Using mnemonic devices is a common, useful skill for remembering specific things (e.g., a phone number or address), and sometimes we use them without even realizing it. Actively using mnemonics throughout your day-to-day life can help engrain them as standard memory tools, and will naturally enhance your memory over time. They work by organizing the content of your memories into easier-to-remember formats, such as turning a long string of numbers into a phone number or a song. There are a number of useful mnemonic devices you can try if you’re looking to improve your memory in a natural, passive way.
- Using Acronyms – Acronyms are a way of turning a series of letters or a particular phrase into an easier-to-remember sentence or set of words. Taking the first letter of each word (or each letter in the series) and turning it into a new, easy-to-remember word can help you recall the phrase much more easily. One example is in learning to read music: an acronym for the order of the notes on the page (EGBDF) is “Every Good Boy Deserves Fudge.” Using acronyms in this way will aid you in remembering specific things and enhance your memory overall, too.
- Visualizing – Using visuals to remember things is a great way to expand your memory and help naturally enhance the connection between image and memory. If there is something specific you need to remember, such as a job interview or a meeting, you can associate it with a particular image (e.g., associate your keys with the job interview, that way every time you pick up your keys you will be reminded of it).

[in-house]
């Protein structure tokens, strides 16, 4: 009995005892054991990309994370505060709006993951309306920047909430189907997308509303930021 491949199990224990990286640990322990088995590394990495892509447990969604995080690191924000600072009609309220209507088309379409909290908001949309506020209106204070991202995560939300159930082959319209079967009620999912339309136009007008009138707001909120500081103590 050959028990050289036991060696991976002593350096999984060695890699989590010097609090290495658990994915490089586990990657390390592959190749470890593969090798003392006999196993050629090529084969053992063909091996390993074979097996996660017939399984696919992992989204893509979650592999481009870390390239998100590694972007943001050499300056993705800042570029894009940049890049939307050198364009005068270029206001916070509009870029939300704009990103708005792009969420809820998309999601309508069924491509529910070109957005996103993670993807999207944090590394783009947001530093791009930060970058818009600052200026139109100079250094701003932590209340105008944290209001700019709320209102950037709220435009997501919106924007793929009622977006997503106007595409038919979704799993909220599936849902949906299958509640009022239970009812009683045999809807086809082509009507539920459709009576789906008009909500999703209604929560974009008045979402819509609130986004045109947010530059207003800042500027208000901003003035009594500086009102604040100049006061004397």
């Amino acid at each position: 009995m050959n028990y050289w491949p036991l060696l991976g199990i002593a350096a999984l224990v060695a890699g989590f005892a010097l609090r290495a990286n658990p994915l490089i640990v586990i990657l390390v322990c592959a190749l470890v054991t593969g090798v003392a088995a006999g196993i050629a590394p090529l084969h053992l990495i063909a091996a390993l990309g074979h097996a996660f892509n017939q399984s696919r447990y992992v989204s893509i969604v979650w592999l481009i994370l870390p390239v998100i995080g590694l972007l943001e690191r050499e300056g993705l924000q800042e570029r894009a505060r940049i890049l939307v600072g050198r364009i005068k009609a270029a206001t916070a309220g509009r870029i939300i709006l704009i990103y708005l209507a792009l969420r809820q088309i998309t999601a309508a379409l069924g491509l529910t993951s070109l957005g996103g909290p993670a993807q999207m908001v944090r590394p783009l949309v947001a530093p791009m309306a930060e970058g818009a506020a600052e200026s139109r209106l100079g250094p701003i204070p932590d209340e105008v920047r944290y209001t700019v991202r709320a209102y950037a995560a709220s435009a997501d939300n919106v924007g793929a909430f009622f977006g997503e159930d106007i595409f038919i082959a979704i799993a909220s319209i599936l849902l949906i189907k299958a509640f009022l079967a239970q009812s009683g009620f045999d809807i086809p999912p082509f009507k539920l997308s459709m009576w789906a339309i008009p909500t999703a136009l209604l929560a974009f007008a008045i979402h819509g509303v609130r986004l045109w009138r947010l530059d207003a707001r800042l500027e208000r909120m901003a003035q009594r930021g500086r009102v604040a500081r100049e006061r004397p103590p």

- Rhythm and rhyme – Using rhythm or rhyme is a timeless technique for memorization – this is how players would remember their lines in Shakespeare’s theatre, and why meter became so important in playwriting. It is much easier to remember someone’s name when there is an associated rhyme (such as “Tony owns a pony”), and it is much easier to remember a phrase or phone number when you can sing it (think of jingles for ad campaigns you heard on television years ago – you still remember them, right?).
- Repetition – It’s been shown that it takes eight seconds to commit something to short-term memory. After that, you have to engage with the short-term memory at least three times in order to commit it to long-term memory. So if you’re looking to find a way to naturally remember things more easily, or enhance your memory overall, remember those rules. When you meet someone for the first time, use their name at least three times in conversation and you’ll be sure to remember it!